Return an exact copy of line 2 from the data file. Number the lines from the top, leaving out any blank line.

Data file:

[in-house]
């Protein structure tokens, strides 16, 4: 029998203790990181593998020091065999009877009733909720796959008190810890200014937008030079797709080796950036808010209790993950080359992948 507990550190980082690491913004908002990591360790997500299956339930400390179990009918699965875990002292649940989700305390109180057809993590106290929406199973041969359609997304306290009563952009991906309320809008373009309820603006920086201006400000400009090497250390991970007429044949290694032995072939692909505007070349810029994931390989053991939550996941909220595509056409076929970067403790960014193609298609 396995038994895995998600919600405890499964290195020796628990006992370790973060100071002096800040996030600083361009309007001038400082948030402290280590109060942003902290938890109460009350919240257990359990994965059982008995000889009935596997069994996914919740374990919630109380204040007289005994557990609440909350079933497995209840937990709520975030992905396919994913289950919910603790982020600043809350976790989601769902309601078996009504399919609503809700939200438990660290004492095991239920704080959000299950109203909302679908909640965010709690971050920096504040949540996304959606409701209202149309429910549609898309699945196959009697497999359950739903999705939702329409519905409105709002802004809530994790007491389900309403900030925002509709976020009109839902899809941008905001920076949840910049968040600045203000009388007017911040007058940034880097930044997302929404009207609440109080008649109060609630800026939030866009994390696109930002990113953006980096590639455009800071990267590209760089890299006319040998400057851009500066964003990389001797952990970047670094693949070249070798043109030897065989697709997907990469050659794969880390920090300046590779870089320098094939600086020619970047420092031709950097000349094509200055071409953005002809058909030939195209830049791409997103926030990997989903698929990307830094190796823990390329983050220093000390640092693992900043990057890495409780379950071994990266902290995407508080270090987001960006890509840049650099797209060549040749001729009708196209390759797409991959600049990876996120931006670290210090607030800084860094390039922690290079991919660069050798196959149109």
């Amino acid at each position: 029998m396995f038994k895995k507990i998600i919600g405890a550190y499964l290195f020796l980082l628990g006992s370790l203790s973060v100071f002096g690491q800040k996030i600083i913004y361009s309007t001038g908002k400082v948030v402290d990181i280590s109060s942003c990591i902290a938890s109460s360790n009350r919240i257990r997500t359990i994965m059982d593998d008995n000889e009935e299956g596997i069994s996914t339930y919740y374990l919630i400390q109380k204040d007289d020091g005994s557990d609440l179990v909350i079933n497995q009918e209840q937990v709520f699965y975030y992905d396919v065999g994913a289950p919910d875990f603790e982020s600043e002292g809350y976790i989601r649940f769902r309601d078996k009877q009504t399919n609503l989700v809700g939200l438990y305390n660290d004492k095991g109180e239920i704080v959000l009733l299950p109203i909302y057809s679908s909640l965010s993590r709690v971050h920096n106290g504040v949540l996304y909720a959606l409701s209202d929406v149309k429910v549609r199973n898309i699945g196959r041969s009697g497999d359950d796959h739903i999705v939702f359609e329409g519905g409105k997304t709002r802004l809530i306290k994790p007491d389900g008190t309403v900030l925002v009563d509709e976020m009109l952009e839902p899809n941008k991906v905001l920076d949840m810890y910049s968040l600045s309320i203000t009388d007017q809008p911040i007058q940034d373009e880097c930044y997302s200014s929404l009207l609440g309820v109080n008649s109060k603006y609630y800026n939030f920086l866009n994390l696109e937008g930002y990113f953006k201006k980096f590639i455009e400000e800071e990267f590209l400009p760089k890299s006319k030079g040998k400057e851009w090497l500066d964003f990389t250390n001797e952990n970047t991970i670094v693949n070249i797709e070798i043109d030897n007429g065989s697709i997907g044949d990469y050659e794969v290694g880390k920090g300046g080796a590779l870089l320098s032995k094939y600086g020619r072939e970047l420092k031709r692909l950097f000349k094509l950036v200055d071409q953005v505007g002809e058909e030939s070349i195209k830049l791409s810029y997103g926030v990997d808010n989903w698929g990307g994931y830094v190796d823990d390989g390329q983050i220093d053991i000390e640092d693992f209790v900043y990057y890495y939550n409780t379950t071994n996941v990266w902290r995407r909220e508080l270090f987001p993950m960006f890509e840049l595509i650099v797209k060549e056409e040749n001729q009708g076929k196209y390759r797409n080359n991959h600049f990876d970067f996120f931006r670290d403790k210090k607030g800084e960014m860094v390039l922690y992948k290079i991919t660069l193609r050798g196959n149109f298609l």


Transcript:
């Protein structure tokens, strides 16, 4: 029998203790990181593998020091065999009877009733909720796959008190810890200014937008030079797709080796950036808010209790993950080359992948 507990550190980082690491913004908002990591360790997500299956339930400390179990009918699965875990002292649940989700305390109180057809993590106290929406199973041969359609997304306290009563952009991906309320809008373009309820603006920086201006400000400009090497250390991970007429044949290694032995072939692909505007070349810029994931390989053991939550996941909220595509056409076929970067403790960014193609298609 396995038994895995998600919600405890499964290195020796628990006992370790973060100071002096800040996030600083361009309007001038400082948030402290280590109060942003902290938890109460009350919240257990359990994965059982008995000889009935596997069994996914919740374990919630109380204040007289005994557990609440909350079933497995209840937990709520975030992905396919994913289950919910603790982020600043809350976790989601769902309601078996009504399919609503809700939200438990660290004492095991239920704080959000299950109203909302679908909640965010709690971050920096504040949540996304959606409701209202149309429910549609898309699945196959009697497999359950739903999705939702329409519905409105709002802004809530994790007491389900309403900030925002509709976020009109839902899809941008905001920076949840910049968040600045203000009388007017911040007058940034880097930044997302929404009207609440109080008649109060609630800026939030866009994390696109930002990113953006980096590639455009800071990267590209760089890299006319040998400057851009500066964003990389001797952990970047670094693949070249070798043109030897065989697709997907990469050659794969880390920090300046590779870089320098094939600086020619970047420092031709950097000349094509200055071409953005002809058909030939195209830049791409997103926030990997989903698929990307830094190796823990390329983050220093000390640092693992900043990057890495409780379950071994990266902290995407508080270090987001960006890509840049650099797209060549040749001729009708196209390759797409991959600049990876996120931006670290210090607030800084860094390039922690290079991919660069050798196959149109």